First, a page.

Norman T. Wilson, night metropolitan editor for The Sun and former Evening Sun reporter and assistant city editor, died of a heart attack Tuesday at his Brooklyn Park home. He was 57.
Mr. Wilson, whose career at The Evening Sun and The Sun spanned nearly 29 years, had been The Sun's night editor, responsible for putting the local news section to bed, since 1993.
Mr. Wilson was born in the Harlem section of New York City and raised by his maternal grandmother after the death of his parents.
As an 11-year-old playing in a park, he saw a woman drop her pocketbook, gathered its contents and caught up to her. The man with her, New York Times reporter Gerald Fitzgerald, took an interest in him, paying his tuition to Silesian High School in the Bronx. He also paid his expenses at St. Francis College in Brooklyn Heights, N.Y., where he earned a bachelor's degree in English.
After serving in the Air Force for four years, Mr. Wilson returned to New York and earned a master's degree in 1971 from the Columbia School of Journalism. While there, he worked as a news assistant and clerk for The New York Times.
He began his career at the Afro-American in 1971, and was hired as an Evening Sun reporter in 1972. He worked as a general assignment reporter and covered City Hall and the Maryland General Assembly.
"He was a solid, thorough reporter who covered his beats ... with a sharp, skeptical, but genial intelligence that earned him the respect and admiration from those he covered and those with whom he worked," said Carl Schoettler, a former Evening Sun reporter and now a Sun feature writer.
"He had a strong sense of his personal worth and integrity and that natural bull detector that was indispensable," Mr. Schoettler said.
Mr. Wilson was one of the first blacks hired at The Sunpapers and also was the first black editorial writer to work on a Baltimore daily newspaper when he wrote editorials for The Evening Sun in 1981.
"It couldn't have been too comfortable being a black in the newsroom in those years, and the pressure was enormous for Norm, because he had to travel in two different worlds," said William E.N. Hawkins, a former Evening Sun editor and now executive editor of the Durham (N.C.) Herald Sun.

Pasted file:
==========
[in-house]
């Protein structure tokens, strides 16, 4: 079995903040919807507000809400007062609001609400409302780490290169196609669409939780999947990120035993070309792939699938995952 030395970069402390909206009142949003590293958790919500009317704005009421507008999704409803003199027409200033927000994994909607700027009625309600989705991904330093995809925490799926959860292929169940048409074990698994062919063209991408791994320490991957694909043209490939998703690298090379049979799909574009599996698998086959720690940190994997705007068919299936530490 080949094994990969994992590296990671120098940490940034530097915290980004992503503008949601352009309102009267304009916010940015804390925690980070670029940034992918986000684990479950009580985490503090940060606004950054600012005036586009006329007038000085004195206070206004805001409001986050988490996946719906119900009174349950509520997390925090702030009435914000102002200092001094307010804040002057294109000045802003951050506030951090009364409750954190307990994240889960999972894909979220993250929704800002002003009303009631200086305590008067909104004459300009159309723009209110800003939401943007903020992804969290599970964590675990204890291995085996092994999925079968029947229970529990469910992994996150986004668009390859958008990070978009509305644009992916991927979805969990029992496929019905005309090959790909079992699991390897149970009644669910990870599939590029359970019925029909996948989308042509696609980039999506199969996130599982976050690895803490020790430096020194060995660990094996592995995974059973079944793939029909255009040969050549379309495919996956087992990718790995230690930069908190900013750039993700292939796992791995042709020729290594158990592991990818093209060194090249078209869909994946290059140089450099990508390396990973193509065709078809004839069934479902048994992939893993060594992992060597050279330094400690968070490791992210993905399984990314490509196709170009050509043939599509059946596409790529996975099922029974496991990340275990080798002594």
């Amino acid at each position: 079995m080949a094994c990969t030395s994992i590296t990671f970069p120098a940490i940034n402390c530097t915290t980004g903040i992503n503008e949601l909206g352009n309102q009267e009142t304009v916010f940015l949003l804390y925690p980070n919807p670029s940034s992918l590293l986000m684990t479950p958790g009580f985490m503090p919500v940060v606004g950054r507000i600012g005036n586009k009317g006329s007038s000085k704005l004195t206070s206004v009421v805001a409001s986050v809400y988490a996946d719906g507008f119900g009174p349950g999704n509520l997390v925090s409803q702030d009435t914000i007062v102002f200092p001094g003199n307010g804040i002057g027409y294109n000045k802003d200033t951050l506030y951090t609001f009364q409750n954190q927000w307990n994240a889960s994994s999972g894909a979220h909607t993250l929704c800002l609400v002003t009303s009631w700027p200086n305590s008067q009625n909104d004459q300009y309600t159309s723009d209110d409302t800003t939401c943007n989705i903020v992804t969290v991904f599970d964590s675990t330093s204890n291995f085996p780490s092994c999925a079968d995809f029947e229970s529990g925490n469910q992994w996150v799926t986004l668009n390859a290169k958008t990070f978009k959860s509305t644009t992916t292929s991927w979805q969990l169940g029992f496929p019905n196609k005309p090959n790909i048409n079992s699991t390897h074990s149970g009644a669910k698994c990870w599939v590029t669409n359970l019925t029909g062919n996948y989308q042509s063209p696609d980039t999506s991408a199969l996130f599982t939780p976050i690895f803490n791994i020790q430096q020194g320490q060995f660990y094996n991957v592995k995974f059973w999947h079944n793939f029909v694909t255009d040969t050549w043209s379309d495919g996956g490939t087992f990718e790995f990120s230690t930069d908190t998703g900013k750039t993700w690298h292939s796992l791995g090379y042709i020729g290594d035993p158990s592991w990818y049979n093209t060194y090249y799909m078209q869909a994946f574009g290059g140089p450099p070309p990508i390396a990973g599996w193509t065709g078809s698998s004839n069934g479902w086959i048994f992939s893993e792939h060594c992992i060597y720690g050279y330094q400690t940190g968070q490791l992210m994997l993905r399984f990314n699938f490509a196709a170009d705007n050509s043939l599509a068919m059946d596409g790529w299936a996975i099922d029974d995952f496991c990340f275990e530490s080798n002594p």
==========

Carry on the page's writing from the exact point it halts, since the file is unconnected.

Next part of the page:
"He walked a fine line and understood the black political machine and the role of the newspaper. And he always played it straight down the middle," he said.
"He was a credit to fairness and a good objective reporter. And because of his experience, [he] represented a very balanced and clear view of the needs of the African-American community," said Charles G. Tildon, political activist and retired Community College of Baltimore president.
Ernest F. Imhoff, retired assistant managing editor for The Evening Sun and The Sun who helped hire Mr. Wilson, recalled his newsroom jocularity while on deadline: "He loved to rip a story out of his typewriter after two paragraphs and yell to the copyboy, `This page has a train and plane to catch, so move it, son.'"
In 1982, he was promoted to assistant city editor for The Evening Sun. Shortly thereafter, he became an assistant metro editor, working the overnight shift until being named night editor.
He had the demanding job of getting the day's news into the next morning's paper, a task he expedited in a quick and unflappable manner.
"Norm Wilson was simply a sweet man who belied any image one might have of a gruff-talking, hard boiled editor," said David Michael Ettlin, a newsroom colleague. "He shepherded late-breaking news into the paper on time ... and worked with countless reporters, making sure their stories were clear in meaning and crisply told. And when he was done, he'd often say, `Thanks, podna.' It was like a verbal pat on the back."
"He was often heard to say while editing a particularly cumbersome dispatch, `Say what you gotta say and be done with it,'" said Rafael Alvarez, former Sun rewrite man. "He had the ability to make young reporters feel good about the cuts he needed to make, as though the surgery was necessary to save the life of the patient."
William K. Marimow, editor of The Sun, described him as the "consummate newsman who could handle any story with grace and professionalism under true deadline duress. ... We will miss him more than words can express."
A bookish man, Mr. Wilson also enjoyed jazz and gathering with colleagues for a midnight martini at Burke's downtown cafe.
He enjoyed cooking ribs, chicken, steaks and corn on his backyard grill for family and friends.
Mr. Wilson's marriage to the former Rita L. Wilson ended in divorce.
A wake will be held at 9 a.m. Monday with funeral services at 9:30 a.m. at March Funeral Home, 1101 E. North Ave., Baltimore.
He is survived by a son, Desmond Wilson of Baltimore; two daughters, Johnsi Cora Wilson of Brooklyn Park and Rachel Lee Chapman-Wilson of St. Paul, Minn.; a brother, Charles Wilson Chester of Philadelphia; two sisters, Beverly J. Cruz of the Bronx and Carol Ann Faulk of St. Paul; his fiancee, Michelle Williams of Brooklyn Park; six nephews; and three nieces.